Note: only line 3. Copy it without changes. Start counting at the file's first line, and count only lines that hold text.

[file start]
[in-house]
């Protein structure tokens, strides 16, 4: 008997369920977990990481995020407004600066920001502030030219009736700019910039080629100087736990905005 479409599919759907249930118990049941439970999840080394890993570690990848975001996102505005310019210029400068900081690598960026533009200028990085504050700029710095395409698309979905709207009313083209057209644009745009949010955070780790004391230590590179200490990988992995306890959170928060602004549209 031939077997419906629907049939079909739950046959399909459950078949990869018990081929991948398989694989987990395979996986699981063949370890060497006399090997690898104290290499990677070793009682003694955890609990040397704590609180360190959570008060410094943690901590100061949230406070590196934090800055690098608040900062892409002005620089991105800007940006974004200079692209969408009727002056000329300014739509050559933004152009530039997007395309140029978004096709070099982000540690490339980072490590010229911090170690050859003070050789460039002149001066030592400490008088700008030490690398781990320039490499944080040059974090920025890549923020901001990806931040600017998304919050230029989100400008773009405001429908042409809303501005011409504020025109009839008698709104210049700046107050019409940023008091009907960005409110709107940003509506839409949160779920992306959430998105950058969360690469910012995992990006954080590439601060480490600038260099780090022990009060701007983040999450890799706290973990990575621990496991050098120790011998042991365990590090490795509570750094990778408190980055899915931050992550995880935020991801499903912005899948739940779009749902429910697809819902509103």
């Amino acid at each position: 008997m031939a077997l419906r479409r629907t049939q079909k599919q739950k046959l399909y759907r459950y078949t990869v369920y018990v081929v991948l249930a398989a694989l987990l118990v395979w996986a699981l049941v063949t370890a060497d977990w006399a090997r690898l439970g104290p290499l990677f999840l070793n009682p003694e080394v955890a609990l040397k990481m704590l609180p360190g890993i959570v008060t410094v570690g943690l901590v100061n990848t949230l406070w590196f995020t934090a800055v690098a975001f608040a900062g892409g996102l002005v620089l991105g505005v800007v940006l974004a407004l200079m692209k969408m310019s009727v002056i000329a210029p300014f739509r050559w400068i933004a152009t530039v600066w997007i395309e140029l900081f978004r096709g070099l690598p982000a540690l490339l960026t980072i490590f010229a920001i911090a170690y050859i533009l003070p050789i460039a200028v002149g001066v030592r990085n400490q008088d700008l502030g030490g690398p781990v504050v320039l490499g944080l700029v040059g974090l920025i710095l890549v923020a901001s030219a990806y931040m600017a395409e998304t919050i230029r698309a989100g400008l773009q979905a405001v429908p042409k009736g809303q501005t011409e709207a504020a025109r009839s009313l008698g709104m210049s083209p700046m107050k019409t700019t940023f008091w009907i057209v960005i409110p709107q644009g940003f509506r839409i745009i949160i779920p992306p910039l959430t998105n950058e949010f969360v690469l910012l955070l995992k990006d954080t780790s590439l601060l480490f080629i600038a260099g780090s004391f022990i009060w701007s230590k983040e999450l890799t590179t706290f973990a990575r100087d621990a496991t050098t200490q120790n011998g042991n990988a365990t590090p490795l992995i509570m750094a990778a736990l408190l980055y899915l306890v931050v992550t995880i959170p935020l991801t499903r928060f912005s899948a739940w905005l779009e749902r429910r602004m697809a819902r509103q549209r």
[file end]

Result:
């Amino acid at each position: 008997m031939a077997l419906r479409r629907t049939q079909k599919q739950k046959l399909y759907r459950y078949t990869v369920y018990v081929v991948l249930a398989a694989l987990l118990v395979w996986a699981l049941v063949t370890a060497d977990w006399a090997r690898l439970g104290p290499l990677f999840l070793n009682p003694e080394v955890a609990l040397k990481m704590l609180p360190g890993i959570v008060t410094v570690g943690l901590v100061n990848t949230l406070w590196f995020t934090a800055v690098a975001f608040a900062g892409g996102l002005v620089l991105g505005v800007v940006l974004a407004l200079m692209k969408m310019s009727v002056i000329a210029p300014f739509r050559w400068i933004a152009t530039v600066w997007i395309e140029l900081f978004r096709g070099l690598p982000a540690l490339l960026t980072i490590f010229a920001i911090a170690y050859i533009l003070p050789i460039a200028v002149g001066v030592r990085n400490q008088d700008l502030g030490g690398p781990v504050v320039l490499g944080l700029v040059g974090l920025i710095l890549v923020a901001s030219a990806y931040m600017a395409e998304t919050i230029r698309a989100g400008l773009q979905a405001v429908p042409k009736g809303q501005t011409e709207a504020a025109r009839s009313l008698g709104m210049s083209p700046m107050k019409t700019t940023f008091w009907i057209v960005i409110p709107q644009g940003f509506r839409i745009i949160i779920p992306p910039l959430t998105n950058e949010f969360v690469l910012l955070l995992k990006d954080t780790s590439l601060l480490f080629i600038a260099g780090s004391f022990i009060w701007s230590k983040e999450l890799t590179t706290f973990a990575r100087d621990a496991t050098t200490q120790n011998g042991n990988a365990t590090p490795l992995i509570m750094a990778a736990l408190l980055y899915l306890v931050v992550t995880i959170p935020l991801t499903r928060f912005s899948a739940w905005l779009e749902r429910r602004m697809a819902r509103q549209r």